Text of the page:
NK cells express MHC class I-specific receptors that inhibit tumor killing. In mice, these receptors belong to the highly polymorphic Ly-49 family, which are type II integral membrane proteins homologous to C-type lectins. In contrast, human killer inhibitory receptors (KIR) are type I transmembrane proteins that display minimal allelism and belong to the Ig superfamily. These structural differences suggested that each species evolved distinct receptors to subserve the same function. In this report, however, we show that mouse NK and LAK cells and NK cell clones express full-length transcripts for gp49B1, an immunoreceptor tyrosine-based inhibitory motif (ITIM)-containing type I transmembrane protein belonging to the Ig superfamily, and displaying minimal allelism by Southern and sequence analysis. By flow cytometry, gp49B1 is expressed on all NK cells. Therefore, we have established that gp49B1, a structural homologue of human KIR, is expressed on mouse NK cells. This strongly suggests that NK cells express two structurally distinct types of inhibitory receptors and that these receptors may act as coreceptors in mediating inhibition.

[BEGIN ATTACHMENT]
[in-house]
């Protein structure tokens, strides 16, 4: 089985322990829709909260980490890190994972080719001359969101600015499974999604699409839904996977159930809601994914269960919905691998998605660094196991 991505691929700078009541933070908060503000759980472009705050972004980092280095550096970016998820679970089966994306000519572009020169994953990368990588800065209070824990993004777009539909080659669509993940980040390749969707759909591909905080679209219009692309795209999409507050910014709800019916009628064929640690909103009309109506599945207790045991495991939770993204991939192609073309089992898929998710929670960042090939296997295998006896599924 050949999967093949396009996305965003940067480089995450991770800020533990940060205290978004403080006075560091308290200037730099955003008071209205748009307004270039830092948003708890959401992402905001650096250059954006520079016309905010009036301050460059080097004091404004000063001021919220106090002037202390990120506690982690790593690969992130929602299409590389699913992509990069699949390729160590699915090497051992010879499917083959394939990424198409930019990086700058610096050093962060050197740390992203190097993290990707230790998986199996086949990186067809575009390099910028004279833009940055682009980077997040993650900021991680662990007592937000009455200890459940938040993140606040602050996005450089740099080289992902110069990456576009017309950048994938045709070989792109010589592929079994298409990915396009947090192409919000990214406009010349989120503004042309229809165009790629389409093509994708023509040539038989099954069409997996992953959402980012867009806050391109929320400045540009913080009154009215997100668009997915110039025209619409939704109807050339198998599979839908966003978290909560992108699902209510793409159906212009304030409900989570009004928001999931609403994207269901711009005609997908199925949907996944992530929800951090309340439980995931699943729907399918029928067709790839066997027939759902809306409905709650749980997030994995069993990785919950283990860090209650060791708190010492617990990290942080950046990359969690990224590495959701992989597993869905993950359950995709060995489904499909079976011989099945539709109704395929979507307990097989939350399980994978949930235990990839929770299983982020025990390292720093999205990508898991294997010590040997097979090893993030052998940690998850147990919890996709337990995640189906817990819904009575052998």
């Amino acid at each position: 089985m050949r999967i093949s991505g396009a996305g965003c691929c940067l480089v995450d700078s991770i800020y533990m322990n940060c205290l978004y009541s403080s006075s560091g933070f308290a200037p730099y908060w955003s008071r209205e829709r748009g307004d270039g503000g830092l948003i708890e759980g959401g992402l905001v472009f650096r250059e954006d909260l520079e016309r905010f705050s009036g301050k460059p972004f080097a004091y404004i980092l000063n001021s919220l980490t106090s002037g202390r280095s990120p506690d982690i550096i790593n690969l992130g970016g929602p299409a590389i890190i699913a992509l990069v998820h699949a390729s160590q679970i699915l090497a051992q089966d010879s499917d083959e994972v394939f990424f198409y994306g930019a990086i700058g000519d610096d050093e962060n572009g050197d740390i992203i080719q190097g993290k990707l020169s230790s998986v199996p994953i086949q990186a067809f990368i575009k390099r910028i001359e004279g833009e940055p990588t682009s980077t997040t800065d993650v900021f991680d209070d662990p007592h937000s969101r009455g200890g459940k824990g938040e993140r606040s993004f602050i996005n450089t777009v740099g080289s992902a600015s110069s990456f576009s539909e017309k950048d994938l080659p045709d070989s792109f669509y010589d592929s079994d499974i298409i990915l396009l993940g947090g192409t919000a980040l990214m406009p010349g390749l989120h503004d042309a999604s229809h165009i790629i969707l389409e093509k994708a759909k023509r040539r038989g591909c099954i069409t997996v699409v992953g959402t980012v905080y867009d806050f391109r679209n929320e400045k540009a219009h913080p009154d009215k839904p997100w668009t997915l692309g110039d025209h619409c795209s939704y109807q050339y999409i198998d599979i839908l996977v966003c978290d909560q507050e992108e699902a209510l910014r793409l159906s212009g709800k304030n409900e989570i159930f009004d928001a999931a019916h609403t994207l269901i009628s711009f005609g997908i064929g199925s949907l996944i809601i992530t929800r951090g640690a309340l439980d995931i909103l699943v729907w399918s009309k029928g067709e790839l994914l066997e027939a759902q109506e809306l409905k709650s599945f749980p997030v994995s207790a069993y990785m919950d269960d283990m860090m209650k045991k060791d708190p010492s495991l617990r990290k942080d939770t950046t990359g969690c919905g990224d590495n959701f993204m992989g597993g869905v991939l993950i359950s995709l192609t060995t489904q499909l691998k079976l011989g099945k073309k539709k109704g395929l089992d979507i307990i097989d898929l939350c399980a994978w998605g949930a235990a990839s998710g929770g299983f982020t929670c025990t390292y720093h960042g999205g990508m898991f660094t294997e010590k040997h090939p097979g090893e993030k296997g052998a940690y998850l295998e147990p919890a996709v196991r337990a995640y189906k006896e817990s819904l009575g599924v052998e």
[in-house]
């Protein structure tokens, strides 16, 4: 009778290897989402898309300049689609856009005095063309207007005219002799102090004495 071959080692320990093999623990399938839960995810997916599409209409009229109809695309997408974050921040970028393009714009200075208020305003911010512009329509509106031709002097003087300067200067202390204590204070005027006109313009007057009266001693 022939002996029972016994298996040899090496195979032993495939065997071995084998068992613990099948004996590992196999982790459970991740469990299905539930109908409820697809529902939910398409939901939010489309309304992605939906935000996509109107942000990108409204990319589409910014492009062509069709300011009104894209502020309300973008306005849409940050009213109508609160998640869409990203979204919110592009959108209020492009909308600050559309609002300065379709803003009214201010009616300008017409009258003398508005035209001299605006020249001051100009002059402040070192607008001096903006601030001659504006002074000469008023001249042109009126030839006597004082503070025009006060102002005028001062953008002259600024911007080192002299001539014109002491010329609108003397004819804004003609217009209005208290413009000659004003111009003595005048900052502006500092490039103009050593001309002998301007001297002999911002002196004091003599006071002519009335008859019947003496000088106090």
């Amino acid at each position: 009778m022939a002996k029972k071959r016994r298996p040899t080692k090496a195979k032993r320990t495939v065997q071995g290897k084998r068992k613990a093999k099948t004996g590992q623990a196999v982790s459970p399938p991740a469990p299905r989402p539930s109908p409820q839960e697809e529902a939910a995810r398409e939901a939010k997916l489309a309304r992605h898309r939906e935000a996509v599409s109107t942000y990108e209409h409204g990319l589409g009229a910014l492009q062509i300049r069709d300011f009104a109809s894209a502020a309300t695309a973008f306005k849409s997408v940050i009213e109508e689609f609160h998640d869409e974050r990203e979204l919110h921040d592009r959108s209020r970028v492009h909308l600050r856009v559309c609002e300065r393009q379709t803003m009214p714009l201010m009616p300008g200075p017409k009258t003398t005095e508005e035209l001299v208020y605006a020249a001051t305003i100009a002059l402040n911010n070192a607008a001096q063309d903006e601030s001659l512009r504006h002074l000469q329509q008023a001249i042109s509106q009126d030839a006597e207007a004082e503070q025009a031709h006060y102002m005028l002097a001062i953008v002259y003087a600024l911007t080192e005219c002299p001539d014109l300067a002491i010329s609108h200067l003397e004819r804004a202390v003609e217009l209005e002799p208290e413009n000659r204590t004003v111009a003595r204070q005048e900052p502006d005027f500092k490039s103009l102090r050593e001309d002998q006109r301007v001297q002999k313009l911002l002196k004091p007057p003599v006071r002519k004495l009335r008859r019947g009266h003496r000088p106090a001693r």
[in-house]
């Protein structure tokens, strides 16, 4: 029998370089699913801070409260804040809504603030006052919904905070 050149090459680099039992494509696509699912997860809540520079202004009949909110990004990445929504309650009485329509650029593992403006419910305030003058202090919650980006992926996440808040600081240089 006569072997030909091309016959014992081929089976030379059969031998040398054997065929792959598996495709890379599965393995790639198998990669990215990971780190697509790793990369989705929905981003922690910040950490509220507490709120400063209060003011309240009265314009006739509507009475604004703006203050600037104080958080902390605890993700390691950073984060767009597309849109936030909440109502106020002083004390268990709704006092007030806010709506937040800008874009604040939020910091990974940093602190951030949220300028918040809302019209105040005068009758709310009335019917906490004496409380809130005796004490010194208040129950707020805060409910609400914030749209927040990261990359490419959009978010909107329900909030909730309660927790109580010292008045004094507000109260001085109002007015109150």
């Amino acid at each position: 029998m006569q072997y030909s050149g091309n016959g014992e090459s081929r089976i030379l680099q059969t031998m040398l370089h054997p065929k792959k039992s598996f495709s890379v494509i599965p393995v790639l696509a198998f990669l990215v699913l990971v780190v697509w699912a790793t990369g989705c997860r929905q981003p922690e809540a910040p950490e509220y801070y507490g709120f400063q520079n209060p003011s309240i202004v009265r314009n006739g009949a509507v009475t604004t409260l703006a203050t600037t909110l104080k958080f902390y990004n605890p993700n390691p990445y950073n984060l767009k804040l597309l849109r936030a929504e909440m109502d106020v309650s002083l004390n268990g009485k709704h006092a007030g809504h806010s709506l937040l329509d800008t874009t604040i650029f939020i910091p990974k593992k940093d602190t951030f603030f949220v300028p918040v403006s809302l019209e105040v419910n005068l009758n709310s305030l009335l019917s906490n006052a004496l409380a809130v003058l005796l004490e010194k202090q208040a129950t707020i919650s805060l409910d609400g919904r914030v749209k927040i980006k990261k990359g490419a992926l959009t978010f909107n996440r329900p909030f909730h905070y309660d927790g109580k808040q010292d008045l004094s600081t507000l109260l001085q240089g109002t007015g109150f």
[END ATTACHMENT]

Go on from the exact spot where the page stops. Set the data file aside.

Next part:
|Number of pages||5|
|Journal||Journal of Immunology|
|State||Published - Jan 1 1997|